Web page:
It's my understanding that GB doesn't utilize the standard MIDI file format, or at least in a way that the industry might consider nominal. I am not discussing MIDI files here, because they aren't involved in this case. GB does not use MIDI - rather, a proprietary format of some sort, correct?

    I'll ask the question in a different way: When I have my iPhone plugged into my Windows 10 machine and iTunes pops up to start it's thing, there are little if any indicators of what files it's copying or where it's storing them. The iTunes UI is, to me, cryptic at best (and I've come to rather dislike the use of the term 'sync' where all this is concerned - why 'sync' and is this different in some fundamental way to just 'copying' files over? Or is this just Apple trying to be different?).

    While 'syncing' my iPhone with my 'puter I have gone through iTunes to try and discern what is being copied over and where it's all being saved to, and I have never found such - no menu item that shows me what is what and where... does such exist? Is there a folder on my 'puter somewhere that has all my .band files in it (along with anything else - photos, etc.)? And if so, I rather think iTunes could lead me to such - because it is already putting files somewhere - but maybe I'm missing something here. I've looked...

    And finally: Can one even share .band files with others? Or does Apple have THAT locked up in some way?

    I enjoy GB immensely, and have said so many times in this forum. These aren't end-of-the-world issues... just trying to clarify what the story is.

  • OK, you better appreciate this. I flippin' hate dealing with iTunes but I checked it out for you. o:)

    Consider this an amateur answer as I'm no iTunes or GarageBand expert. Just some guy like you that likes GarageBand and wishes it wasn't so firewalled from the rest of the world.

    It's not going to do you much good because (or at least I don't know of how) you can't really make use of a GarageBand (.band) file on your PC. It's a proprietary format that can only be used in the Mac version of GarageBand or Logic. But ...

    The files are within the iTunes database and as far as I know they can't just be browsed through the Windows file system. They can be transferred to your PC though. Just hook your iPad up to your PC and open iTunes. Click on the icon representing your iPad up at the top (not on the left hand menu). This should open the window showing the summary of your iPad.

    Click on "Apps" in the left-hand menu. Scroll down to the file sharing section and find GarageBand from the list. If you've exported any Projects, then they'll be there with ".band" extensions. If you've exported any songs, they'll be there as ".m4a" audio files. You can drag and drop files in and out of this location.

    You also have the option to save project files to iCloud Drive, but I haven't looked at how to leverage that. They're still .band files which are useless without GarageBand or Logic. You can export to Dropbox, etc, but only audio files, not projects.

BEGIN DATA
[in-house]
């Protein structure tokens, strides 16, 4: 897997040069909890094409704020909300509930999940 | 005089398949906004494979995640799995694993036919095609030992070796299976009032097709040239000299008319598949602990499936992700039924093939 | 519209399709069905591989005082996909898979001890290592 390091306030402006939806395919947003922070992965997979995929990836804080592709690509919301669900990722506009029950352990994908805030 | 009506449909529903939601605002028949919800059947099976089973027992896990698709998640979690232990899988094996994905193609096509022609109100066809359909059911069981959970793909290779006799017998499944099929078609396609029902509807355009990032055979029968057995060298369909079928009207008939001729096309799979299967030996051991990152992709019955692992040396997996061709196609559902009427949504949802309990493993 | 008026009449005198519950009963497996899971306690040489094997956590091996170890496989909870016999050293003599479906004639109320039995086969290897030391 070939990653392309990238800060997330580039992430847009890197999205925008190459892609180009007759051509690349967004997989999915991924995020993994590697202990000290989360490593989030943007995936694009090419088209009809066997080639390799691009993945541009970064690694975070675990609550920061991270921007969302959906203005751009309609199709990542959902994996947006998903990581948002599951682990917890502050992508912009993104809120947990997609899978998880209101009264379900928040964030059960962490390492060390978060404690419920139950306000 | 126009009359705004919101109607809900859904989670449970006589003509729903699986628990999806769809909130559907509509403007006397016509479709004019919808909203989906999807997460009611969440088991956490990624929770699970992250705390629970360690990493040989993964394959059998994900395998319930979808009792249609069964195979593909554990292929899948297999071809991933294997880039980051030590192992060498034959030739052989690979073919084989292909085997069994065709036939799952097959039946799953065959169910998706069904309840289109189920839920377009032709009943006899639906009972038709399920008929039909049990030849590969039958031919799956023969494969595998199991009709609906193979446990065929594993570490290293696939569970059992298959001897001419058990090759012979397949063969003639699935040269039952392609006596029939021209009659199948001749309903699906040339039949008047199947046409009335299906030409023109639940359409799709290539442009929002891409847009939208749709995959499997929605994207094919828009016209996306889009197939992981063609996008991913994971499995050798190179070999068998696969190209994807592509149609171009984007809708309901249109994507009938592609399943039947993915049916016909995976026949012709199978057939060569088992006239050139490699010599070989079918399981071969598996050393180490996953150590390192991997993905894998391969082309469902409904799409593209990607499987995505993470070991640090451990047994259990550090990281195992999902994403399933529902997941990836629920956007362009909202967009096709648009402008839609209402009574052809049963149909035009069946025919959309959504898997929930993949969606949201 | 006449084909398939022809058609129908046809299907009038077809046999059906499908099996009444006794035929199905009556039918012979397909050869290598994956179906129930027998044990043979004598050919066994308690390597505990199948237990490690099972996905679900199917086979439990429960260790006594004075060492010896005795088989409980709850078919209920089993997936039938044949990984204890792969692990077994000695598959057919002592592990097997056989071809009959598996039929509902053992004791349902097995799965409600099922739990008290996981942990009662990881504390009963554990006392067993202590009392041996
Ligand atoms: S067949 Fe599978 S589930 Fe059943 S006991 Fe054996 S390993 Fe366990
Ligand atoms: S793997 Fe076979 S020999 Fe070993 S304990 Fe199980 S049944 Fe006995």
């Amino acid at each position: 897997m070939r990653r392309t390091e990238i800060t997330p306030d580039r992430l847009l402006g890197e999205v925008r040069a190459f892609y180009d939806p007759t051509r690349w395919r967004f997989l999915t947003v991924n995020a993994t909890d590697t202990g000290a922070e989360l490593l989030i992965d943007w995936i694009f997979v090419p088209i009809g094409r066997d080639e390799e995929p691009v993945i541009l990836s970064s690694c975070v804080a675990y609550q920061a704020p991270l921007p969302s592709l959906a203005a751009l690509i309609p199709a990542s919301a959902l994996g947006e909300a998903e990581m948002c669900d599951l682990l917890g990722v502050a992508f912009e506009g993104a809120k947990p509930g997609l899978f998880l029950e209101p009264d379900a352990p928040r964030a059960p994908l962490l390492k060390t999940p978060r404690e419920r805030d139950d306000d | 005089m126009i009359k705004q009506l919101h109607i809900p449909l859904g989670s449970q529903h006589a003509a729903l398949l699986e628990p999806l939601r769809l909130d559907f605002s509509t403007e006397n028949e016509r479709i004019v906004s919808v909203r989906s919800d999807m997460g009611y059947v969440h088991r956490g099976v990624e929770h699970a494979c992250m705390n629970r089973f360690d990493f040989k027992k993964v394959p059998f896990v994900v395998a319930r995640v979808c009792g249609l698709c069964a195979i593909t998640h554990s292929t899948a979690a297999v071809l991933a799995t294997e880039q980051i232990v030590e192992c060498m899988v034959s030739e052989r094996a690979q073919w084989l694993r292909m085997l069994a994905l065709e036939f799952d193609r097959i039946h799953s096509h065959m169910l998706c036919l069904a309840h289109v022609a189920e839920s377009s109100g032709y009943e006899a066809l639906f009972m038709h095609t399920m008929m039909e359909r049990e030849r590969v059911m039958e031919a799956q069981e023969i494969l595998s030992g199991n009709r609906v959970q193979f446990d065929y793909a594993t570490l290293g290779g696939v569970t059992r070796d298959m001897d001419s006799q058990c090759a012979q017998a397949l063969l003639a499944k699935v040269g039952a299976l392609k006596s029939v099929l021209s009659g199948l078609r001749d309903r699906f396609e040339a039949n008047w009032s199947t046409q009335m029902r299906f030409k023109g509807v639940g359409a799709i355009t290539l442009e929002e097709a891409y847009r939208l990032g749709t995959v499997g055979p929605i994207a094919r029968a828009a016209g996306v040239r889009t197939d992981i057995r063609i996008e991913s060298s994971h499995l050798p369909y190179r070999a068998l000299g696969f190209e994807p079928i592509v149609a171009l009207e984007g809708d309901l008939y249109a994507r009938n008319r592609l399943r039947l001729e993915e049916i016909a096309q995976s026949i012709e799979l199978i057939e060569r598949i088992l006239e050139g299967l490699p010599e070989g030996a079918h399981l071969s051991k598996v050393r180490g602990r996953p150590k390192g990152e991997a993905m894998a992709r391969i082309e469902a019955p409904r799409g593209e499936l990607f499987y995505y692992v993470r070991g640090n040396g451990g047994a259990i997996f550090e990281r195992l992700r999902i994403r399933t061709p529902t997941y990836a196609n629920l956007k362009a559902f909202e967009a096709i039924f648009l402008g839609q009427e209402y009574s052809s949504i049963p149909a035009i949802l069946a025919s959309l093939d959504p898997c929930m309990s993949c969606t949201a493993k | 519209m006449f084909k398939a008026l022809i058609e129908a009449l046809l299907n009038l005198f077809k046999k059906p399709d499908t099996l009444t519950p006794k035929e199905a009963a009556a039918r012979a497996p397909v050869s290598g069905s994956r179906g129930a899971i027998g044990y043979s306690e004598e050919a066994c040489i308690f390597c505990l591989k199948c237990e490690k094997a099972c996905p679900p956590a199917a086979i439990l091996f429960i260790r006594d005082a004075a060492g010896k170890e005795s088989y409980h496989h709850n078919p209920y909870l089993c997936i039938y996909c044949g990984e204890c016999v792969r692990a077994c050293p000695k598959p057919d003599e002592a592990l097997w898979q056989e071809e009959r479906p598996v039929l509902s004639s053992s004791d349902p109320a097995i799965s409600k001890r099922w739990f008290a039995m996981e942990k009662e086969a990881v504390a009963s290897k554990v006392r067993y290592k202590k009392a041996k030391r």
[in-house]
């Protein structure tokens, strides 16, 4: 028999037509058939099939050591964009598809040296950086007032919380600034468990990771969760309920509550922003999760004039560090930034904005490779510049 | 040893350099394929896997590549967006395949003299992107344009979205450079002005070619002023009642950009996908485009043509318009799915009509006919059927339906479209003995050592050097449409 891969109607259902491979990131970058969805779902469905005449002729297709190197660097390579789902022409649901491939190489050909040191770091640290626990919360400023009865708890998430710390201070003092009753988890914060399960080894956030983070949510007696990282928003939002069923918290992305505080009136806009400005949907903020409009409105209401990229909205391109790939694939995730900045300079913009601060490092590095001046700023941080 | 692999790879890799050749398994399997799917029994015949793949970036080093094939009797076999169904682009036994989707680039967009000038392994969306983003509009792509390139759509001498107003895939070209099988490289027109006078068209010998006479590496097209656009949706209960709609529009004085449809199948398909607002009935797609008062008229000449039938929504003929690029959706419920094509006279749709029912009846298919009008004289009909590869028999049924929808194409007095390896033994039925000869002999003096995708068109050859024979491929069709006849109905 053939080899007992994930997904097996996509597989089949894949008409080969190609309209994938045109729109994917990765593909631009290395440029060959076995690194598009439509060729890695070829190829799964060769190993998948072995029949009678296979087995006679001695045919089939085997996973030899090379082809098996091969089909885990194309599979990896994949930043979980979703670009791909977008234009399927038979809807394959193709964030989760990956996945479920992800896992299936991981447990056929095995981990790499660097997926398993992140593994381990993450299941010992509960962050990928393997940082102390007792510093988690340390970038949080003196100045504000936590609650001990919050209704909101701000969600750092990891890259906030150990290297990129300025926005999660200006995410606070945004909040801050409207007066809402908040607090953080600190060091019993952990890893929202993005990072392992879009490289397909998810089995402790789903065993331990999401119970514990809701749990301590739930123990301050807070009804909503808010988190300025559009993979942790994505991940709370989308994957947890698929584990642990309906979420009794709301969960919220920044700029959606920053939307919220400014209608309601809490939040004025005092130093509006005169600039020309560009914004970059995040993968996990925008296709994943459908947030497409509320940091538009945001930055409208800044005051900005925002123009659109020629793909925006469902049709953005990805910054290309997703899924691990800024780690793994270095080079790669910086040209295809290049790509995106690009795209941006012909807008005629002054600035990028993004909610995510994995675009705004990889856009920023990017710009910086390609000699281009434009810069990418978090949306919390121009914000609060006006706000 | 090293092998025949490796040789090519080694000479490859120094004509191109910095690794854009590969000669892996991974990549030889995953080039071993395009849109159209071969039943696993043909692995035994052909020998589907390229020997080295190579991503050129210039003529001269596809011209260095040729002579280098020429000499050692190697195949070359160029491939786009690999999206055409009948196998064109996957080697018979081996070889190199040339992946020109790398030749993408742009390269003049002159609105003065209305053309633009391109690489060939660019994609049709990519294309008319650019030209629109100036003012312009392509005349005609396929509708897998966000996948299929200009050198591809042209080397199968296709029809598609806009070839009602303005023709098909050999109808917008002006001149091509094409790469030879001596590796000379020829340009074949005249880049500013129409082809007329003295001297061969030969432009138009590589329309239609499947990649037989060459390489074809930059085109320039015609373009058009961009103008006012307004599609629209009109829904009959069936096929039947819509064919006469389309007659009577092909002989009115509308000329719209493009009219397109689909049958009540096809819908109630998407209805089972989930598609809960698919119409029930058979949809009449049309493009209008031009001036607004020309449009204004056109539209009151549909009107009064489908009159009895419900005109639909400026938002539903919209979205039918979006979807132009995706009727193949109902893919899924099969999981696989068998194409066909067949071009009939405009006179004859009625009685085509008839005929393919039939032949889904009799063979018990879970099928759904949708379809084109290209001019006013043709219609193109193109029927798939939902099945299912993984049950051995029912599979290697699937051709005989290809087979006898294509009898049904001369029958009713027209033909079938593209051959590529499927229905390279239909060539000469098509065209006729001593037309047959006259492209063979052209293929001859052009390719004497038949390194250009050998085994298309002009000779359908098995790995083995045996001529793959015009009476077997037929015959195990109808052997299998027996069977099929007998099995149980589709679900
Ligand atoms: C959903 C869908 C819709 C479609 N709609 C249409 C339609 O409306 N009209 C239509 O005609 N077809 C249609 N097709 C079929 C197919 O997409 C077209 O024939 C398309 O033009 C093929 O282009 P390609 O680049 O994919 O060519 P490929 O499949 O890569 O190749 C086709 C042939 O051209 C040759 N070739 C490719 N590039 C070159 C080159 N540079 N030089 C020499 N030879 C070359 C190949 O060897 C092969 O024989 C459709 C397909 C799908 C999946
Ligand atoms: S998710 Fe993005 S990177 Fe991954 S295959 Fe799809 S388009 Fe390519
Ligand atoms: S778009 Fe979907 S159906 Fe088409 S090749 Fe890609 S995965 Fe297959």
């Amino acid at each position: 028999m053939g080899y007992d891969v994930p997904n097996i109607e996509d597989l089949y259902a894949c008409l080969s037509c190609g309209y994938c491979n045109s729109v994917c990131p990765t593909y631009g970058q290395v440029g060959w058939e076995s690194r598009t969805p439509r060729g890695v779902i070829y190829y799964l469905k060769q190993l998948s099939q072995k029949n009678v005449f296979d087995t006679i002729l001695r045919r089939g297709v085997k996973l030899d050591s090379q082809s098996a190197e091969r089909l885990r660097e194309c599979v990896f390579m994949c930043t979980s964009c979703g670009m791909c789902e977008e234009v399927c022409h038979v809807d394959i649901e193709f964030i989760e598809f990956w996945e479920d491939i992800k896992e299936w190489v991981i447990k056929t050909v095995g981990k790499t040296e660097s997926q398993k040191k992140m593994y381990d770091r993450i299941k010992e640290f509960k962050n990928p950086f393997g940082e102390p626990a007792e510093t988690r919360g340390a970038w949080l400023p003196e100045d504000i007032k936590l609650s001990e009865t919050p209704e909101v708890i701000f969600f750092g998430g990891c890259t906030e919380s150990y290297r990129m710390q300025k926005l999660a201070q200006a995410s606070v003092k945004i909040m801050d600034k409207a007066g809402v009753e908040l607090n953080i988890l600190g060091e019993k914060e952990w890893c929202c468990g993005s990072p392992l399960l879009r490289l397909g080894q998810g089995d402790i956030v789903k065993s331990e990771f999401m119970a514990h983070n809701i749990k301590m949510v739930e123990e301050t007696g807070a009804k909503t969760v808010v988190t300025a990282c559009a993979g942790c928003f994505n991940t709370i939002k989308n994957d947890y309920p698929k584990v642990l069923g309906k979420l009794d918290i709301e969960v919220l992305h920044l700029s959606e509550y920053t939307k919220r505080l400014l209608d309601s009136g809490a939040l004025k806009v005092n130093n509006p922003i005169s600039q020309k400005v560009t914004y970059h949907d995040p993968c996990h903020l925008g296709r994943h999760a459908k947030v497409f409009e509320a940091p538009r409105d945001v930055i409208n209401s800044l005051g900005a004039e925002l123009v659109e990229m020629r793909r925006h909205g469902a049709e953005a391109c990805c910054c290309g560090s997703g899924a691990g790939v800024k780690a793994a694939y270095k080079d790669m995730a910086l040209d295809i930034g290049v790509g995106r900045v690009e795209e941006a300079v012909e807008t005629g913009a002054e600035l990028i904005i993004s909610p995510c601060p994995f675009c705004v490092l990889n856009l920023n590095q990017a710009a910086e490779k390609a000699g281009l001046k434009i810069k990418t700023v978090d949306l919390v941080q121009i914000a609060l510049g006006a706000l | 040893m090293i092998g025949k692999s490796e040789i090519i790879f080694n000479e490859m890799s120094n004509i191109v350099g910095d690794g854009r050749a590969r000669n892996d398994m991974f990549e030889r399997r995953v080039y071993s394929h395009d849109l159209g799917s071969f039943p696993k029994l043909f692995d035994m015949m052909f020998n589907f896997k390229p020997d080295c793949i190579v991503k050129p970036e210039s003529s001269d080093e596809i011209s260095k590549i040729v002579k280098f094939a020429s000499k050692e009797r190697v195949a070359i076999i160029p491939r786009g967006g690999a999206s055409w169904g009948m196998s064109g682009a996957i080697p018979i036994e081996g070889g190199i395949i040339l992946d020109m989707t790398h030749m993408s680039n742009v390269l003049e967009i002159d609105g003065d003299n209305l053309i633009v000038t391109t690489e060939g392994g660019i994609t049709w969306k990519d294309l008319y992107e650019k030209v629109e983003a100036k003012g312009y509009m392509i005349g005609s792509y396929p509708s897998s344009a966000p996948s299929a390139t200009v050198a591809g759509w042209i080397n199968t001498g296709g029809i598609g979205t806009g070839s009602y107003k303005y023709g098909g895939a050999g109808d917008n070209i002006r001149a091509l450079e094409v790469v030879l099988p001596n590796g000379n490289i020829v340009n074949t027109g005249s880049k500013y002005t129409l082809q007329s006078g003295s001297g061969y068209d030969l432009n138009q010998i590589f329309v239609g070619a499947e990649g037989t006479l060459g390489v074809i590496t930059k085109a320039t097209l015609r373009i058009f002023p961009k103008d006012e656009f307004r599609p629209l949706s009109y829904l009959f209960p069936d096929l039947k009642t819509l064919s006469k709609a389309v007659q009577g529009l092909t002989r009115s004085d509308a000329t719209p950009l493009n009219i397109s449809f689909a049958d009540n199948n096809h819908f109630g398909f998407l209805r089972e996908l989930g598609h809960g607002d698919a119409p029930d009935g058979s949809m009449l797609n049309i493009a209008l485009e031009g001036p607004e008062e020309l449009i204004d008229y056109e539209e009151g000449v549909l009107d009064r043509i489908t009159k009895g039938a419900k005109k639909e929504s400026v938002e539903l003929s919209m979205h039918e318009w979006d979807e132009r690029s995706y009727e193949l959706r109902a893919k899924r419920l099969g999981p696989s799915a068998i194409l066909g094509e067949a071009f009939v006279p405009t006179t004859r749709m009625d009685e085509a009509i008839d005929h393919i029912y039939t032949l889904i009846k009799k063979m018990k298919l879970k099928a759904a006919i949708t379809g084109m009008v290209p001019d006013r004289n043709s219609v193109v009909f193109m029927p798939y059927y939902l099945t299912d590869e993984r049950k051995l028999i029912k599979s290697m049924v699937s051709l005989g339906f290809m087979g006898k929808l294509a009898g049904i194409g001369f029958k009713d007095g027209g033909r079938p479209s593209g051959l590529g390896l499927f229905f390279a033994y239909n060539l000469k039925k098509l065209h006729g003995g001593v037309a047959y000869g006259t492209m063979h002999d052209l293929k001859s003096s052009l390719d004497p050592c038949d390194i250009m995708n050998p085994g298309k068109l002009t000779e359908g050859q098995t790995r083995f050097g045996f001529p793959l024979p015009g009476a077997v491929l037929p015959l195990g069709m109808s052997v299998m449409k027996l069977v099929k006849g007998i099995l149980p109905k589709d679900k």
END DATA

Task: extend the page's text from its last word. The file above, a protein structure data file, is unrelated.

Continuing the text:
That's the extent that Apple has enabled one to use GarageBand with anything else as far as I know. As mentioned earlier, it's free, so it is what it is. If Apple wants to use it as simply a gateway drug to their other offerings, I guess that's their prerogative.

    I hope that helps, though I'm pretty sure it wasn't what you wanted to hear.

    Cheers.

  • I’ve looked through the Garageband iPad files at one stage with a hex editor. There’s a file in the package called projectData and there’s an awful lot of AAAA and //// all over the place, but other than that, no meaningful patterns that I can detect by eye.

  • @wim said:
    OK, you better appreciate this. I flippin' hate dealing with iTunes but I checked it out for you. o:)

    I am all ears - er, eyes.

    It's not going to do you much good because (or at least I don't know of how) you can't really make use of a GarageBand (.band) file on your PC. It's a proprietary format that can only be used in the Mac version of GarageBand or Logic. But ...

    This much I had thought to be the case, but I would like to think that if a .band file exists on my Windows PC that I could share it with someone who does have the system to deal with it. But apparently not.

    The files are within the iTunes database and as far as I know they can't just be browsed through the Windows file system.

    THIS I'd like more of an explanation for... 1's & 0's...

    They can be transferred to your PC though. Just hook your iPad up to your PC and open iTunes. Click on the icon representing your iPad up at the top (not on the left hand menu). This should open the window showing the summary of your iPad.

    That's the extent that Apple has enabled one to use GarageBand with anything else as far as I know. As mentioned earlier, it's free, so it is what it is. If Apple wants to use it as simply a gateway drug to their other offerings, I guess that's their prerogative.